For this cauſe, as the Ambaſſadours of Chriſt, Wee beſeech our people in his ſteed, not to joyn hands with ſuch a courſe, or to medle with them who are given to change: And part­cularly Wee charge all who hes renewed the Covenant, and hes entred into the Declaration of the Armie and Countrie not to joyne in executing of ſuch a Commiſſion by taking charge in the Armie under the preſent command or ſerving them, either as Officers or Souldiours, elſe We foretell them in the name of the God of Truth, that the quarrell of the Covenant ſhall purſue them, and they ſhall wring out the dregs of the cup, which Malignants hes beene drinking theſe many years by paſt. Yea, their judgement ſhall be enlarged far above the former, becauſe both they have ſeen the others plagues, and hes of late renewed the Covenant which Malig­nants oppoſe.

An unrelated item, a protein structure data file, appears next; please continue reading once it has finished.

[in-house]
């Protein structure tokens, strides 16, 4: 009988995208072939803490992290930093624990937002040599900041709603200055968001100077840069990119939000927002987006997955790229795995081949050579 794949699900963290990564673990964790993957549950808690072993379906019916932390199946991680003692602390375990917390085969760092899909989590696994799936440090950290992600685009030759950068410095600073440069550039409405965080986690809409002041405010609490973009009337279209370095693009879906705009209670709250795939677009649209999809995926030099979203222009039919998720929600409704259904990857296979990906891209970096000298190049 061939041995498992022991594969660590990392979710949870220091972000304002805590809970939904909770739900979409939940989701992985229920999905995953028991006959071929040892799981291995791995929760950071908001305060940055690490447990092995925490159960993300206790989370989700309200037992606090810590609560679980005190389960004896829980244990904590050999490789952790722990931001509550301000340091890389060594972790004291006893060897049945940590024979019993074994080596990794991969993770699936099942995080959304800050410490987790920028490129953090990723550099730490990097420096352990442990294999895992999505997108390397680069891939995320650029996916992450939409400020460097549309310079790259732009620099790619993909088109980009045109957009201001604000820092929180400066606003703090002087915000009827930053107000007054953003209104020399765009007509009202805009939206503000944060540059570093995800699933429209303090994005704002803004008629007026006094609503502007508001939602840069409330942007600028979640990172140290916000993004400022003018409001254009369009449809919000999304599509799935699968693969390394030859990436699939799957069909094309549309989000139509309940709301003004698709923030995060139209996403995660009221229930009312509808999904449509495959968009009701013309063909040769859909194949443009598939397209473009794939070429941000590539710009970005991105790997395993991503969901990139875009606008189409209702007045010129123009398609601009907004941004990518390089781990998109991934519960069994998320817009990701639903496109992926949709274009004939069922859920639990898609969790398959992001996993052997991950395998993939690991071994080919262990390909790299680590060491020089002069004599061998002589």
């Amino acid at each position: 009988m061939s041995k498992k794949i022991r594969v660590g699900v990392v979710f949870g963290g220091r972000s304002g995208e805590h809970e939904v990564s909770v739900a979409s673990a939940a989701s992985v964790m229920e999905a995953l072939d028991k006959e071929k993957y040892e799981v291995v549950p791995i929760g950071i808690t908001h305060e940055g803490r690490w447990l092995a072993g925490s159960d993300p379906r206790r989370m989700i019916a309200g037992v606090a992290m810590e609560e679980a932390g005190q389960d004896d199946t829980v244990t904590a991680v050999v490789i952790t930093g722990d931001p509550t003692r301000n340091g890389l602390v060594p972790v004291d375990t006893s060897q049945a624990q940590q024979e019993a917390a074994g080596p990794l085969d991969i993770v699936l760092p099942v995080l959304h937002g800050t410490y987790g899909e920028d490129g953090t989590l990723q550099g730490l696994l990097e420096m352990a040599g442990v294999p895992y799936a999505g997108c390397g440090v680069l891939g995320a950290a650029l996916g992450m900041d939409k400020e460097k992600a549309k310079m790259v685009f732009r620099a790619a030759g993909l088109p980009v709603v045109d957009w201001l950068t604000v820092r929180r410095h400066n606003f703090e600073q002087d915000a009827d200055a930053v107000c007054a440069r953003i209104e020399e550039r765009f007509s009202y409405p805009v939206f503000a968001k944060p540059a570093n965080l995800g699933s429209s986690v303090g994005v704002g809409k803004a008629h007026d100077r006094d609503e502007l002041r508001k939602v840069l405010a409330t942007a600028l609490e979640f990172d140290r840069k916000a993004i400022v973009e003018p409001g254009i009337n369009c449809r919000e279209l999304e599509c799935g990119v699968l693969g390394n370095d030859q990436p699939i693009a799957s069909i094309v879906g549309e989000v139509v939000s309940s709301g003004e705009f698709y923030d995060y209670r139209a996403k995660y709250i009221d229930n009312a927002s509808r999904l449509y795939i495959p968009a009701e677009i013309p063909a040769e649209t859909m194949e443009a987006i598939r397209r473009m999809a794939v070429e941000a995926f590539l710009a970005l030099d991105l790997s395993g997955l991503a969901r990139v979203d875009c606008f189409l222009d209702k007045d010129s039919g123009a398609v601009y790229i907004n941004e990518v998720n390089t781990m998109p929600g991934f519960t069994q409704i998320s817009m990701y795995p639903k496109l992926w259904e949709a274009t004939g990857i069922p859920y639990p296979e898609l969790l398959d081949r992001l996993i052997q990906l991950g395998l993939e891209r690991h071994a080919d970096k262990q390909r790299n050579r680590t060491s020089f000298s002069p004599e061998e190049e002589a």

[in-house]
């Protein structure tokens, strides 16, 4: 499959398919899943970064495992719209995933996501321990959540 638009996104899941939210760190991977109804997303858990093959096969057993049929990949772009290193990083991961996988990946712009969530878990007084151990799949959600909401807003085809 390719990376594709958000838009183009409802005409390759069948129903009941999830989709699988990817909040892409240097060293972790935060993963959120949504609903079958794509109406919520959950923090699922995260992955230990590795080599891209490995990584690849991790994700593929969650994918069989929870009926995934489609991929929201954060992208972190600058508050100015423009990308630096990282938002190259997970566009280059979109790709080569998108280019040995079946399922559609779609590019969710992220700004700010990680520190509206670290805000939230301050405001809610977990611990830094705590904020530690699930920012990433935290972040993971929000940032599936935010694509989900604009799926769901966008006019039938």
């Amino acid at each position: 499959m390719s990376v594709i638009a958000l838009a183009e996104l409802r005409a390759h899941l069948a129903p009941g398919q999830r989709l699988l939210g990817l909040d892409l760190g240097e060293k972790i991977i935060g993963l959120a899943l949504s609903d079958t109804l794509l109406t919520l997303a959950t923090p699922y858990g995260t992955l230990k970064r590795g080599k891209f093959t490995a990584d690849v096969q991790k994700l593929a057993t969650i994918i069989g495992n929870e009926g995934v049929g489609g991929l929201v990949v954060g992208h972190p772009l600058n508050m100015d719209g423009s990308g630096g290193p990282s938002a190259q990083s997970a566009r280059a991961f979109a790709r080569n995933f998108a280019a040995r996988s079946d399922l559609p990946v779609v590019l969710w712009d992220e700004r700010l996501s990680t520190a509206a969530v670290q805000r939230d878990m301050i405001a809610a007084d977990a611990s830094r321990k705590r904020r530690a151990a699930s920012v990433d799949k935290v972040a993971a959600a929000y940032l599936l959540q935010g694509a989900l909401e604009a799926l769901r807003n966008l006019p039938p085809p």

We do alſo in the name of Jeſus Chriſt, warne the people of our charge to keep themſelves free from all complyance with their ungodly courſe, either by ſpeaking favourably of them, acknowledging the Authority of the preſent command under the Marqueſſe of Ormond and the Lord of Airds, by im­poſing of Ceſſe upon others for maintaining their unlawfull Power, or by conſtant obeying their Orders, in paying Ceſſe unto their Armie, which is nothing elſe but a ſubmiſſion un­to their Authority, a ſtrengthning of their hands, and an up­holding of them who maintain a quarrell deſtructive to the Covenant, all which is ſinfull complyance and a breach of Covenant als well as to fight in their quarrell, for it is a pro­moving of their courſe, tho not by Armes, yet by ſupplying that which is the ſinews of War, Money and Victuals. Nei­ther can any neceſſity be an excuſe to it, for Wee ought to chooſe affliction rather then ſinne, to help the ungodly and to ſtrengthen the hands of the wicked, is an evill worſe then any ſuffering.